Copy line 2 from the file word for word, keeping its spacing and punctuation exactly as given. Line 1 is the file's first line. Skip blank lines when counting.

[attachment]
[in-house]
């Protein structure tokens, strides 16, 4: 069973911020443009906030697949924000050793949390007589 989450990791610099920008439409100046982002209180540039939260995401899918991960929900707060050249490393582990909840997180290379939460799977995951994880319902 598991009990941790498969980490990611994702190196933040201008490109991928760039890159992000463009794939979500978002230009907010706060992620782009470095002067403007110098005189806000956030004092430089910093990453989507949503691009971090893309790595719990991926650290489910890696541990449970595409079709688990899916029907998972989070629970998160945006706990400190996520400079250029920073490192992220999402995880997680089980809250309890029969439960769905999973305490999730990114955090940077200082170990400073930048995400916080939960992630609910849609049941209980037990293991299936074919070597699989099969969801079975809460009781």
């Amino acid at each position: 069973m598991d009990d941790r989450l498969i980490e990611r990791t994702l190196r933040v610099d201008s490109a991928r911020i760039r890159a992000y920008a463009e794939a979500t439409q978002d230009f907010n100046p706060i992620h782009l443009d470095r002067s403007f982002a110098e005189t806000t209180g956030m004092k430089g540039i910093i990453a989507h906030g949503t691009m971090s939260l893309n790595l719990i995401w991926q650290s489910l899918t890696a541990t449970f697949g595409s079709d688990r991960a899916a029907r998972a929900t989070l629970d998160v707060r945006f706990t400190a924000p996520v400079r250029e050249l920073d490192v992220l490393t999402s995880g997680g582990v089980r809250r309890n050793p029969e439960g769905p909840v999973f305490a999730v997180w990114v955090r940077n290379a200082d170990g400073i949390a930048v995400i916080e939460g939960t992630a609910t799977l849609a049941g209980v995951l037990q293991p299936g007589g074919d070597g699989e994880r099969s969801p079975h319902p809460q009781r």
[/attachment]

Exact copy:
């Protein structure tokens, strides 16, 4: 069973911020443009906030697949924000050793949390007589 989450990791610099920008439409100046982002209180540039939260995401899918991960929900707060050249490393582990909840997180290379939460799977995951994880319902 598991009990941790498969980490990611994702190196933040201008490109991928760039890159992000463009794939979500978002230009907010706060992620782009470095002067403007110098005189806000956030004092430089910093990453989507949503691009971090893309790595719990991926650290489910890696541990449970595409079709688990899916029907998972989070629970998160945006706990400190996520400079250029920073490192992220999402995880997680089980809250309890029969439960769905999973305490999730990114955090940077200082170990400073930048995400916080939960992630609910849609049941209980037990293991299936074919070597699989099969969801079975809460009781």